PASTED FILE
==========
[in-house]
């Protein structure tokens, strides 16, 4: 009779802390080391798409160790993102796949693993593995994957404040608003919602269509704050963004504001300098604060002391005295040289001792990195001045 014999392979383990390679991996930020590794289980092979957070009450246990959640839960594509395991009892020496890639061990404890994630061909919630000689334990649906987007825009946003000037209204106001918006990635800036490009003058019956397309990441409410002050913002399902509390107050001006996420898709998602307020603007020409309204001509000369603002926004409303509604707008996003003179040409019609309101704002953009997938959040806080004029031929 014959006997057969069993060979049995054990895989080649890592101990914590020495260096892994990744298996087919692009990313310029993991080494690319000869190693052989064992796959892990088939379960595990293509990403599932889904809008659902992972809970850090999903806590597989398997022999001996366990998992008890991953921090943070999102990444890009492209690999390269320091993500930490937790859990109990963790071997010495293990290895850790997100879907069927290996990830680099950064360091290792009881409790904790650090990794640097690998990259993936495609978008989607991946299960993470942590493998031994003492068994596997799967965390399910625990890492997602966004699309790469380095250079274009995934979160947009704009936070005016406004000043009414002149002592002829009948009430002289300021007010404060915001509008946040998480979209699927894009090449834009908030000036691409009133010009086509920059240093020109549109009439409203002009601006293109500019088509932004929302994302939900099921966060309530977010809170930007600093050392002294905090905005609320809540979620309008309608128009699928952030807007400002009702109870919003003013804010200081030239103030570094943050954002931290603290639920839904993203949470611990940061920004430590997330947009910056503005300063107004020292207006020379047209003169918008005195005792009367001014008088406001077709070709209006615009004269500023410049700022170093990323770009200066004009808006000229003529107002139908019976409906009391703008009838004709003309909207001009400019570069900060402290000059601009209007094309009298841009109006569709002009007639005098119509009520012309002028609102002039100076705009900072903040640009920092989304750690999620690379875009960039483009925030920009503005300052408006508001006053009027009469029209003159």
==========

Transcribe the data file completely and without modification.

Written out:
[in-house]
């Protein structure tokens, strides 16, 4: 009779802390080391798409160790993102796949693993593995994957404040608003919602269509704050963004504001300098604060002391005295040289001792990195001045 014999392979383990390679991996930020590794289980092979957070009450246990959640839960594509395991009892020496890639061990404890994630061909919630000689334990649906987007825009946003000037209204106001918006990635800036490009003058019956397309990441409410002050913002399902509390107050001006996420898709998602307020603007020409309204001509000369603002926004409303509604707008996003003179040409019609309101704002953009997938959040806080004029031929 014959006997057969069993060979049995054990895989080649890592101990914590020495260096892994990744298996087919692009990313310029993991080494690319000869190693052989064992796959892990088939379960595990293509990403599932889904809008659902992972809970850090999903806590597989398997022999001996366990998992008890991953921090943070999102990444890009492209690999390269320091993500930490937790859990109990963790071997010495293990290895850790997100879907069927290996990830680099950064360091290792009881409790904790650090990794640097690998990259993936495609978008989607991946299960993470942590493998031994003492068994596997799967965390399910625990890492997602966004699309790469380095250079274009995934979160947009704009936070005016406004000043009414002149002592002829009948009430002289300021007010404060915001509008946040998480979209699927894009090449834009908030000036691409009133010009086509920059240093020109549109009439409203002009601006293109500019088509932004929302994302939900099921966060309530977010809170930007600093050392002294905090905005609320809540979620309008309608128009699928952030807007400002009702109870919003003013804010200081030239103030570094943050954002931290603290639920839904993203949470611990940061920004430590997330947009910056503005300063107004020292207006020379047209003169918008005195005792009367001014008088406001077709070709209006615009004269500023410049700022170093990323770009200066004009808006000229003529107002139908019976409906009391703008009838004709003309909207001009400019570069900060402290000059601009209007094309009298841009109006569709002009007639005098119509009520012309002028609102002039100076705009900072903040640009920092989304750690999620690379875009960039483009925030920009503005300052408006508001006053009027009469029209003159």